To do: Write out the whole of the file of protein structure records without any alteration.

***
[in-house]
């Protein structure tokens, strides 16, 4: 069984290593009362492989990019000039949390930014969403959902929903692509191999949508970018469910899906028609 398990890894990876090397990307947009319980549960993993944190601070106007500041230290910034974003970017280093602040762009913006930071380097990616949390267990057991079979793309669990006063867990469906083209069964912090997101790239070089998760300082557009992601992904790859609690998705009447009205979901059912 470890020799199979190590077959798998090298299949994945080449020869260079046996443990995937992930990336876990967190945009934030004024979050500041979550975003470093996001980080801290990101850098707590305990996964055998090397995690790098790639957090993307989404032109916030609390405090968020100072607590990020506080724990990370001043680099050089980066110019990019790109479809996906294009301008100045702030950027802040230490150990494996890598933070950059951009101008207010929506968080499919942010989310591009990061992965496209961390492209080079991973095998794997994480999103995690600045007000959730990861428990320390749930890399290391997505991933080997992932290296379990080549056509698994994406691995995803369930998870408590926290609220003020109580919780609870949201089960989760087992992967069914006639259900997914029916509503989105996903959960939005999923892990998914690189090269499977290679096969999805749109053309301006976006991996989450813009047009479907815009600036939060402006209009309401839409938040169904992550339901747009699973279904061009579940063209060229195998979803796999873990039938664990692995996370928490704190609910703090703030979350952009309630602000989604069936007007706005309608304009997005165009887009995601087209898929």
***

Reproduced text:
[in-house]
């Protein structure tokens, strides 16, 4: 069984290593009362492989990019000039949390930014969403959902929903692509191999949508970018469910899906028609 398990890894990876090397990307947009319980549960993993944190601070106007500041230290910034974003970017280093602040762009913006930071380097990616949390267990057991079979793309669990006063867990469906083209069964912090997101790239070089998760300082557009992601992904790859609690998705009447009205979901059912 470890020799199979190590077959798998090298299949994945080449020869260079046996443990995937992930990336876990967190945009934030004024979050500041979550975003470093996001980080801290990101850098707590305990996964055998090397995690790098790639957090993307989404032109916030609390405090968020100072607590990020506080724990990370001043680099050089980066110019990019790109479809996906294009301008100045702030950027802040230490150990494996890598933070950059951009101008207010929506968080499919942010989310591009990061992965496209961390492209080079991973095998794997994480999103995690600045007000959730990861428990320390749930890399290391997505991933080997992932290296379990080549056509698994994406691995995803369930998870408590926290609220003020109580919780609870949201089960989760087992992967069914006639259900997914029916509503989105996903959960939005999923892990998914690189090269499977290679096969999805749109053309301006976006991996989450813009047009479907815009600036939060402006209009309401839409938040169904992550339901747009699973279904061009579940063209060229195998979803796999873990039938664990692995996370928490704190609910703090703030979350952009309630602000989604069936007007706005309608304009997005165009887009995601087209898929």